Top 4 reasons why to improve Power Factor

Top 4 reasons why to improve Power Factor 1024 576 Gaurav J

In this tutorial, we’ll learn about the top 4 reasons why we should improve power factor. We’ll also understand why we should try to maintain the power factor for the system or machineries near to unity (1). So, let’s start.

In the Previous video, we have seen the very basic concept of power factor. I strongly recommend you to go through that tutorial first and then come back to this, as it will help you to understand it more clearly. Already done? Then you are good to go.

Let’s say, I am building a steel plant. For which, I have brought a 200KVA transformer, which is capable to transfer 170 kW power. Similarly, I also brought 1 HP induction motor & other required equipment. Based on my calculation, I found that my normal current would be approx. 280 amps RMS. Therefore, I chose conductors, who are capable of carrying the normal current up to 300 A. So, after all the calculations, I installed the conductors and other equipment, and production in my plant started.

After one month, I received my electricity bill, which was much higher than what I have expected! When I was going through the details, I found that power factor of my system is 0.7! And because of that, the utility has charged me penalty. Now, let’s find out what is the effect of this power factor on my system.

Reason 1

First of all, let’s see what will happen with my transformer. I brought the 200 KVA transformer to deliver 170 kW of power. But, as the PF is 0.7, total power delivered by my transformer is only 140 kW.

P = 200 X 0.7 = 140kW

So, here is the first reason why we should improve the power factor,

#1 Better utilisation of electrical machineries.

Because of the low power factor, the efficiency of my transformer is poor, and hence, there is a possibility that it’ll consume more power. The same thing is also applicable to generators. If I improve the power factor to 0.9, then the transformer will deliver 180 kW of power.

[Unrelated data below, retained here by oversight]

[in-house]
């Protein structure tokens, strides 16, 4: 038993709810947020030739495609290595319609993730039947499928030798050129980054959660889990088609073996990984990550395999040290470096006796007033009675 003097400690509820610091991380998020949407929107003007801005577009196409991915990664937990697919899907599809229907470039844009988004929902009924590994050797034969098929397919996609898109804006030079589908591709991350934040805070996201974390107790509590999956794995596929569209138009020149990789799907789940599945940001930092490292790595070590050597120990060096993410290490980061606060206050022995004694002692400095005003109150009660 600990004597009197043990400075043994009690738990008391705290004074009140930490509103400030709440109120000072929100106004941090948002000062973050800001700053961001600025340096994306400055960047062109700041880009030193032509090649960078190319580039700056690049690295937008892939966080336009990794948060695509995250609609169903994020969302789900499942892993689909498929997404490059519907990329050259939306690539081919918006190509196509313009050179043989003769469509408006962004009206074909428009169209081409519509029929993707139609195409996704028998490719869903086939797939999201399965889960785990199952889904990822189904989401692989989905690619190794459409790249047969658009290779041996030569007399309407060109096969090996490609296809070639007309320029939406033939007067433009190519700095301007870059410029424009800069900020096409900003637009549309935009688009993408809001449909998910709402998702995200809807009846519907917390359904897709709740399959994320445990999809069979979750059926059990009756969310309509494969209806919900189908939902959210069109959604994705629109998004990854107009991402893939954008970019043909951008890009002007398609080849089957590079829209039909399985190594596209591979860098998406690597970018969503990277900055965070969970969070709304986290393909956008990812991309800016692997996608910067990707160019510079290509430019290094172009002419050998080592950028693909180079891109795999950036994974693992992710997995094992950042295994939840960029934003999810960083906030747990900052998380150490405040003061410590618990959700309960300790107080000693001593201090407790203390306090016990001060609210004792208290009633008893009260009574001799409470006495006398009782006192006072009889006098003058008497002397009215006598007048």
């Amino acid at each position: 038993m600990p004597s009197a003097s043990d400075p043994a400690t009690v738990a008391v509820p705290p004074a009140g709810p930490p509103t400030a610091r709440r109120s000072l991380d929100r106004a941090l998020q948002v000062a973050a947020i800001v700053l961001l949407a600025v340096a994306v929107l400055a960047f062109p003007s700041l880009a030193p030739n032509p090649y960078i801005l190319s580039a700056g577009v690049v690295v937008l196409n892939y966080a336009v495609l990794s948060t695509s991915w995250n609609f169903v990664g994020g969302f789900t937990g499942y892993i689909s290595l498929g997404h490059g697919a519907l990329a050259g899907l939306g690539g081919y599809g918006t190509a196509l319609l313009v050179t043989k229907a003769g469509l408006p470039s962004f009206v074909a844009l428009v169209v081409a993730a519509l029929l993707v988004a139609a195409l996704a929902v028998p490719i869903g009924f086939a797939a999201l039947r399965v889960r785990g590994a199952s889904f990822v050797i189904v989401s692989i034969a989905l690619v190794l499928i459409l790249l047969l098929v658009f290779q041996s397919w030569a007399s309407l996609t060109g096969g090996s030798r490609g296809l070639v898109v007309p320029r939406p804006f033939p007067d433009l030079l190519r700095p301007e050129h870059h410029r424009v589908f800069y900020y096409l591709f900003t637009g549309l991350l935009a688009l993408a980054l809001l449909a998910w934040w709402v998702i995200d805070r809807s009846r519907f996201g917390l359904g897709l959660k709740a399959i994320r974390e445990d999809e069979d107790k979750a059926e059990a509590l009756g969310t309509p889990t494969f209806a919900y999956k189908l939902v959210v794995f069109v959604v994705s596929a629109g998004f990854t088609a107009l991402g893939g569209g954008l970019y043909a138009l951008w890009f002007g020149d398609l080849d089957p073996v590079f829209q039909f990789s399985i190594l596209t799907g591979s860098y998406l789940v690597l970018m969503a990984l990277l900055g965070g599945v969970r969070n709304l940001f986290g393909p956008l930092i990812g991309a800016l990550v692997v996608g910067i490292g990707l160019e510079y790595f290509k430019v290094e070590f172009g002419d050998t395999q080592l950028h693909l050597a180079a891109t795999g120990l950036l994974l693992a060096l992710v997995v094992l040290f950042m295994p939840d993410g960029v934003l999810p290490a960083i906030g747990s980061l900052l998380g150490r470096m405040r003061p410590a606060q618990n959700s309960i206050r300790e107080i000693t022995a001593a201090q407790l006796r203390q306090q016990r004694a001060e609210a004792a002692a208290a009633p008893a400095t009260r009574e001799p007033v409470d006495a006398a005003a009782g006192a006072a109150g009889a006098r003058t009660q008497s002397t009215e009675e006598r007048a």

P = 200 X 0.9 = 180kW

And if I continue with 0.7 power factor, then I have to buy a 250KVA transformer to fulfil my load. look at the highlighted (red colour) section below.

So, in conclusion, better power factor will reduce the size of machines which will ultimately save the cost. Now let’s see what will happen with my induction motor. With 0.7 power factor my 1 HP induction motor will take 1.42 HP.
HP = 1/0.7 = 1.42

Now, it is consuming 0.42 HP extra from the utility. Of course, the utility will charge extra for that, which means high electricity bill.

Motor will consume only 1HP from the line, if the power factor is unity or near to unity. Therefore, saving in electricity bill.

Reason 2

Now, coming to the conductor I chose to carry my normal current i.e. 280 amps. To carry this current I have chosen 70 XLPE conductors. But as my power factor is 0.7, current flowing through my system must have been increased. So, let’s calculate the new current.

I_{0.7}={P\over {\sqrt 3\times V \times PF}}

I_{0.7}={170\over {\sqrt 3\times 400 \times 0.7}} = 350A

As per the new calculations, the normal current is now 350 amps, which is more than what my conductors can carry normally. And hence it will cause heating of my conductors, as my conductors are over burdened. Also, life of it will reduce to approx. 50%. So, here is the reason number 2 for why we should improve power factor.

#2 Better utilisation of conductors.

If the pf would have been 0.9, then the normal current would have been 272 amps, but now it is 350 amps.

Reason 3

As normal current is now increased, the I^2\times R losses are also increased. Which will further cause more power dissipation. Assuming resistance of system 0.94 ohms, with 0.7 power factor I sq. R losses are 115kW.

If I improve the power factor to 0.9, then the I sq. R losses will be reduced to 69.54 kW.

With 0.7 PF

Losses = I^2\times R

Losses = 350^2\times 0.94 = 115 KW

With 0.9 PF

Losses = I^2\times R

Losses = 280^2\times 0.94 = 69.54 KW

So, here is the reason number 3, why we should improve power factor.

#3 Reduction in I^2\times R losses.

By improving the pf from 0.7 to 0.9, I can achieve savings in losses almost by 40%, and that’s a great saving.

Reason 4

So, as we have seen with reduction in power factor, the system will start consuming more power form utility. And of course, for this extra power, utility will give penalties. In Maharashtra, one of the state in India, the utility gives penalty of about 10% of total bill amount, for pf less than or equal to 0.81.

Source : MahaVitaran

So, if your electricity bill is 100,000 INR with power factor less than 0.81, you have to additionally pay 10,000 INR as penalty. So, the total bill is 110,000 INR. But, if you maintain the pf between 0.95 to 1, then the utility will give you incentive (reduction) of 7% on your total bill.

Source : MahaVitaran

So, if the bill is 100,000 INR then you can save 7,000 INR per month, and 84,000 INR per year. The penalties & incentives may very state to state & country to country. So, here is the 4th reason, why we should improve power factor.

#4 To avoid penalties, and to get incentives from utilities.


So, let’s take out the main points summarising why we should improve power factor.

  1. For better utilisation of electrical machineries.
  2. For better utilisation of conductors
  3. To reduce the losses
  4. To avoid penalties, and to get incentives from utilities.
Gaurav J

Electrical Engineer. Content Creator. Currently working with a High & Extra High Voltage Switchgear Industry.

All stories by: Gaurav J